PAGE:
• Jason Adão August 5, 2011 at 7:16 am

    I want to see this done for the city of São Paulo, Brasil.

  • I am the law in Mega City One

  • Can we give the world Louisiana, Arkansas, and Mississippi and start over?

  • Uh… Some of you guys need a vacation to rediscover what it means to be human, because you’ve lost all sense of your own nature. Zero population growth? We need to control the population? ..Because of poverty? Here’s a novel idea… Why don’t we expand? We know we can leave the confines of earth, why don’t we colonize? We know we can do that as well. You death culture types really need to do yourself or ourselves a favor, and do unto yourself what you’re want someone else to do unto other people. If you really want to control the population, why don’t you do it to yourself first? Abortion and Euthanasia is not the answer. Common sense, responsibility and freedom are.

    • @Will I totally agree. When I was in college, I went through a freak out about population growth, a housemate of mine jokingly said, “well, if it’s that important, why not set yourself as an example and commit suicide?” and it totally made me realize that the whole population argument is elitist, zenophobic, and generally racist as well. When the term zero population growth is thrown about, the image is usually of brown people with large families.
      If we all lived in a dense city, we would all naturally limit our families because the cost of living is so much higher, particularly housing. Most families I know in dense cities have 1 or at most 2 kids.

  • Gary Plazyk August 7, 2011 at 7:20 pm

    Gee, this discussion is really surprising. I thought the issue was a novel visual display of quantitative information – population density – in an easy-to-understand format. I’m sure the map designer did not intend to suggest that everybody on the planet would be moved to North America!

  • Having grown up in Texas these info graphics are mind blowing. I can’t believe that at NYC density we’d still take up the entire state of Texas!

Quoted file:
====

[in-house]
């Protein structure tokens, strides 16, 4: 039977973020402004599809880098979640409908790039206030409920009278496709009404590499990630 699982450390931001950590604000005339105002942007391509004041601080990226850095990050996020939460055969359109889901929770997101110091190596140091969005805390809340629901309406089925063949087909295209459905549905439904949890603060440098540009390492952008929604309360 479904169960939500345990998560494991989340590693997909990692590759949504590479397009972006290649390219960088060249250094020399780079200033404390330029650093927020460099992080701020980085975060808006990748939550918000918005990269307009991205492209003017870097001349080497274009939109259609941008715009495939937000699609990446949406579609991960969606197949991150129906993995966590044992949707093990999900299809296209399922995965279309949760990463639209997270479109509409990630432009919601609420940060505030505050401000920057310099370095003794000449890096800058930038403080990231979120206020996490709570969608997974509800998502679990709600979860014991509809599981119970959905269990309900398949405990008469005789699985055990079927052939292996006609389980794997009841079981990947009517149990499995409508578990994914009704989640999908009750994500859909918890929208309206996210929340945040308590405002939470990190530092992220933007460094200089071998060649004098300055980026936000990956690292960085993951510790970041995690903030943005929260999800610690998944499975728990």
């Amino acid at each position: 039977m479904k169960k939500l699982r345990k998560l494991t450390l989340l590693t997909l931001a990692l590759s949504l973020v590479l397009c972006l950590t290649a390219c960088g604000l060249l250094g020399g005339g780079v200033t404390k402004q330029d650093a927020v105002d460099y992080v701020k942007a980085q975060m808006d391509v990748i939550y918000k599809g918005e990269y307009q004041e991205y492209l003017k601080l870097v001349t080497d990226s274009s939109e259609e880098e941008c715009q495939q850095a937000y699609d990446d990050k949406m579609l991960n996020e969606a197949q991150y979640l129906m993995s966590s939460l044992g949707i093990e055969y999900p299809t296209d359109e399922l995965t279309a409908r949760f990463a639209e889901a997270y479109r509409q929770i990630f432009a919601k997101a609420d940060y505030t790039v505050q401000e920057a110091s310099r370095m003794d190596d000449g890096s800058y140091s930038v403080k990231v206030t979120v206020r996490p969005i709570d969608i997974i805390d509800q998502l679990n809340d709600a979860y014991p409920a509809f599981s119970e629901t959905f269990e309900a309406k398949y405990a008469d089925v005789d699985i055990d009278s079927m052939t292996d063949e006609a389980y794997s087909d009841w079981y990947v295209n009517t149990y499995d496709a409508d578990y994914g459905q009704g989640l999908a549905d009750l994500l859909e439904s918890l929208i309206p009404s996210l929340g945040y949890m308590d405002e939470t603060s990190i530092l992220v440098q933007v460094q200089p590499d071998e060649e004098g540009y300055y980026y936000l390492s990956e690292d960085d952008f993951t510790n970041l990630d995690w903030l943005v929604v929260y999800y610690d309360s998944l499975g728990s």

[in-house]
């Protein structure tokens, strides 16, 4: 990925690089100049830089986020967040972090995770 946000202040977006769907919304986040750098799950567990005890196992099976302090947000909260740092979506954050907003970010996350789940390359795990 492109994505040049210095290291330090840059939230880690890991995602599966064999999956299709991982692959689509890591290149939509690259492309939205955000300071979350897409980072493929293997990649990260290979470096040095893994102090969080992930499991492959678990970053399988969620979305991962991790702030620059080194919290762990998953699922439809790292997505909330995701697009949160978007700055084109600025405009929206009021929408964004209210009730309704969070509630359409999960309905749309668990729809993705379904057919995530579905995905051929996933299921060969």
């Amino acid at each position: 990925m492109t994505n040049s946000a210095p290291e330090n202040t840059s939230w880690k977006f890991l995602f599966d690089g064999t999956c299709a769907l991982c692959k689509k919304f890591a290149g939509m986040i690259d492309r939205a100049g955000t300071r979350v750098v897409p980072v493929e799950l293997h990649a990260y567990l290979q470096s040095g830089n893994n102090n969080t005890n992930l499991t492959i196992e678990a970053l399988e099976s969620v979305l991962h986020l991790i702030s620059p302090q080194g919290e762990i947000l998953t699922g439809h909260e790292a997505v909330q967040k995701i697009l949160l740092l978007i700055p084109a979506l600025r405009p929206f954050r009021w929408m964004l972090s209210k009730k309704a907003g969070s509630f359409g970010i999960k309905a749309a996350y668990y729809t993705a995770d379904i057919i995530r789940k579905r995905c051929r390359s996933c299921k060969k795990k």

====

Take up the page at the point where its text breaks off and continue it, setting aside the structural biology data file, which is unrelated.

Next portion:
• Wow very impressive and challenging that antihuman idea that the world is overpopulated.

  • Why do so few people believe that if allowed natural growth, the human race would stop expanding at some point? After all, many things reproduce much faster than people, yet they never completely “cover” the earth. There is Always, a natural limit. A loving God will limit the population correctly. Not abortion, eugenics or pogroms, which some love so much.

    • Kelly, I hope you do realize that the reason other things don’t cover the earth is because their populations are controlled — naturally — by disease and predators. If you get too many of a certain animal in a small area, you can count on some kind of sickness spreading through them and dropping their numbers. Is that what you want for human beings? I don’t! There is no need to look to abortion, eugenics or anything so horrible. We have modern birth control of many different kinds, and every sexually active person should use it and try their best to avoid having too many children. People should have the good morals to voluntarily refrain from bringing large families into the world. For those few who still don’t believe in using birth control, they can use natural family planning (done stringently it is effective) or simply refrain from sexual relations.

  • I need my space to sleep.How would we do that ? Our world as it is cannot get along.Could we count on peace ? And I like to dance.

  • I think now I know what hell would be like.